' [Birth Mother] First Mother Forum: Adopting from Foster Care: Helping Kids or Enabling Family Destruction?

Sunday, March 7, 2010

Adopting from Foster Care: Helping Kids or Enabling Family Destruction?

We at FMF are quick to throw down the gauntlet to those seeking to adopt. “If you really want to help kids (rather than feed your own ego),” we say glibly, “you’d adopt a kid from foster care. It’s not only a humane thing to do, it’s free.”

One of our readers, Lori, took us on.
“Lorraine, WHOA there lady! I was a foster child and I can tell you that a lot of misinformation about the children in foster care is out there. It is worse than the misinformation about adoption. First, children can be placed in foster care for a multitude of reasons - poverty being the largest! Sound familiar? …

8 out of 10 families are completely destroyed and the children almost always languish in foster care because they are either too old or have mental health issues caused by the abrupt disruption of their lives.

I believe that some adoptions are good - but I also believe that we need to be realistic about all the children and parents we are talking about.”
There’s a lot of truth in what Lori writes. Adopting from foster care may simply allow over-zealous social workers to scarf up more kids. The federal Adoption and Safe Families Act in 1997 relaxed requirements that states make reasonable efforts to return children to their families and required states to put termination of parental rights (freeing children for adoption in social work parlance) on a fast track. The law also continued open-ended foster care payments to states while capping family preservation funds. The net effect: increases in adoption were more than offset by increases in the number of children in foster care according to the National Coalition for Child Protection Reform, a non-profit dedicated to making the child welfare system “better serve America’s most vulnerable children by trying to change policies concerning child abuse, foster care, and family preservation.”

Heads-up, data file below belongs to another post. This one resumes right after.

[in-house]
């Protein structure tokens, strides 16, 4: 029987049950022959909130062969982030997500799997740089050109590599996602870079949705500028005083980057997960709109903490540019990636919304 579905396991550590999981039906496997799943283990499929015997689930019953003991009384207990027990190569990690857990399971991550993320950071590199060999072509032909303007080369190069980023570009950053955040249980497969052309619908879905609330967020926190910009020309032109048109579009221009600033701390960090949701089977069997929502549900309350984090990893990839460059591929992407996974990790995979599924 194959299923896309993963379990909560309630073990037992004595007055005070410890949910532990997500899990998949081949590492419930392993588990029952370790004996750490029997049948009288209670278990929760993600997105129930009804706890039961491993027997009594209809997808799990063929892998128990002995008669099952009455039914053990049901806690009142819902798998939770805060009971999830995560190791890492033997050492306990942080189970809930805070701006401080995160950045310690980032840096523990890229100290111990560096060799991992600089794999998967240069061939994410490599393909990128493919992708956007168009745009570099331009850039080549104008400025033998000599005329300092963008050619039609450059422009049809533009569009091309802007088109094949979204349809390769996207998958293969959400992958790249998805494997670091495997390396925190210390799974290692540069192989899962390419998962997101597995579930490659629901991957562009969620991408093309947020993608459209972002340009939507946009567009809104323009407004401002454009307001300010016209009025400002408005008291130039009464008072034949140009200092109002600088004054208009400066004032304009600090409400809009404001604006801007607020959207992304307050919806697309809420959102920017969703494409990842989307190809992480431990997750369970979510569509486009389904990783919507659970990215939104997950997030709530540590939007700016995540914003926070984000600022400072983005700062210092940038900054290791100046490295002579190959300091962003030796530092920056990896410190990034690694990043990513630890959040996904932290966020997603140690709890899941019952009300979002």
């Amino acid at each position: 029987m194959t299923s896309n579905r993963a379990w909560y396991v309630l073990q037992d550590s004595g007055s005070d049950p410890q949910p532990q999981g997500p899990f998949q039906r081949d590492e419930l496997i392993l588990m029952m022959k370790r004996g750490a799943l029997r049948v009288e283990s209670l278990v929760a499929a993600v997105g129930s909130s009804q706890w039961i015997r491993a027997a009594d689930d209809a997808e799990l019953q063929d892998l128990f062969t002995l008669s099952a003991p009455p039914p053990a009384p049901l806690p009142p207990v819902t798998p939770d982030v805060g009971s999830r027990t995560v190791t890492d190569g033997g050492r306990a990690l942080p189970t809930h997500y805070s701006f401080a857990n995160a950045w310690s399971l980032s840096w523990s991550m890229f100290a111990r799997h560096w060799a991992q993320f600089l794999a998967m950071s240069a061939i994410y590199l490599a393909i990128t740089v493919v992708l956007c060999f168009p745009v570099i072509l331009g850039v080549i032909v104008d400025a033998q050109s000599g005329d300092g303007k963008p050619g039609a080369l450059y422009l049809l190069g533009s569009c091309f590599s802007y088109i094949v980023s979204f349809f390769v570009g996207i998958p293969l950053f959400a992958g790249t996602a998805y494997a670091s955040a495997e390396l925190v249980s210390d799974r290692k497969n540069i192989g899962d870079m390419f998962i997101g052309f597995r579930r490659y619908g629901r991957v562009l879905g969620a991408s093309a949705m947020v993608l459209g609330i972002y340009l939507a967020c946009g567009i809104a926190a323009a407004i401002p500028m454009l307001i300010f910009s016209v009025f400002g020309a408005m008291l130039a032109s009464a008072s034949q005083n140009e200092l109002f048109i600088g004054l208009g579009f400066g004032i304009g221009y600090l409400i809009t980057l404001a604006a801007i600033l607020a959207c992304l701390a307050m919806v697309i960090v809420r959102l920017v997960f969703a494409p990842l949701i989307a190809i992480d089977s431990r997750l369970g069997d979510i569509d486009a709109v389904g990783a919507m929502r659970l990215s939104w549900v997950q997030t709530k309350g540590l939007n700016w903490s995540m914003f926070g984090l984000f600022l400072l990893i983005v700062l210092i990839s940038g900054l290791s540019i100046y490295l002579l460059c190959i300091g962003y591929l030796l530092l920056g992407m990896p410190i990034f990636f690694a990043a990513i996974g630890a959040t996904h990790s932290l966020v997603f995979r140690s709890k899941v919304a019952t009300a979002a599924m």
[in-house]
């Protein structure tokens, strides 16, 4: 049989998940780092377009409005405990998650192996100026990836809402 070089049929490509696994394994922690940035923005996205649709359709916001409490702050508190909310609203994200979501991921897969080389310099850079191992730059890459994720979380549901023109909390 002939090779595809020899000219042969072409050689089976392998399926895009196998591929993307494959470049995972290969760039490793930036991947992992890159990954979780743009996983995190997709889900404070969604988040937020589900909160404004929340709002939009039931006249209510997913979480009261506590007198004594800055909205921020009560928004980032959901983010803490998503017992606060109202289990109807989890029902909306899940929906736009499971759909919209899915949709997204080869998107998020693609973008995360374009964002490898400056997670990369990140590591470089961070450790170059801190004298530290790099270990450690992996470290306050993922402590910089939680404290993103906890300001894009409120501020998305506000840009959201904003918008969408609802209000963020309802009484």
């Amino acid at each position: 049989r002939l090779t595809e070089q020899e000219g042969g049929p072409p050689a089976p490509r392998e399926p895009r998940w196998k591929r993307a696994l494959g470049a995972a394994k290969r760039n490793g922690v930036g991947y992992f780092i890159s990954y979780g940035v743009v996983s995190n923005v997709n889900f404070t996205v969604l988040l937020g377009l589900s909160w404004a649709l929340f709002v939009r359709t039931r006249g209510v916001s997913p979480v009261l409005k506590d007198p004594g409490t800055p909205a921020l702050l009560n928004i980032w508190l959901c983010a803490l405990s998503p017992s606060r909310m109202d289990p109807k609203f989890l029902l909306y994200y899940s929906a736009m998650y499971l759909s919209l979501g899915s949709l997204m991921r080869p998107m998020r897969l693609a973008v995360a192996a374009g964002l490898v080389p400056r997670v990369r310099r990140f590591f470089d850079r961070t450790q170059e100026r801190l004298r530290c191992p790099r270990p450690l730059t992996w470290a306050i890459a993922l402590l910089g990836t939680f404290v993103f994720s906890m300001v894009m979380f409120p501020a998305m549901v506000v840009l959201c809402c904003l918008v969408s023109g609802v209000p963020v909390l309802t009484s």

Overuse of foster care is nothing new. In the early 1970’s, as a young attorney, I represented parents whose kids were placed in the custody of the state. I saw few cases involving physical abuse. I did see lots of specious claims of neglect. Dirty dishes in the sink, unmade beds, over-flowing cats’ pans, more beer than milk in the refrigerator, kids with fevers and runny noses, all recorded by child protection workers as evidence of neglect. One social worker curtailed visits between my client and her child because the child cried when her mother left, clear evidence that visits were harmful; another kept a child in a “treatment” facility largely because his mother sassed the social worker; a third refused to place a child with her grandmother because the child would spend time in day care while the grandmother worked.

In the 1990’s I worked for a State office managing federal anti-crime grants. In its application for funds, one regional narcotics team boasted that officers called in child protection workers when the police found marijuana in a home so that the children would be placed in foster care as an additional punishment on their parents.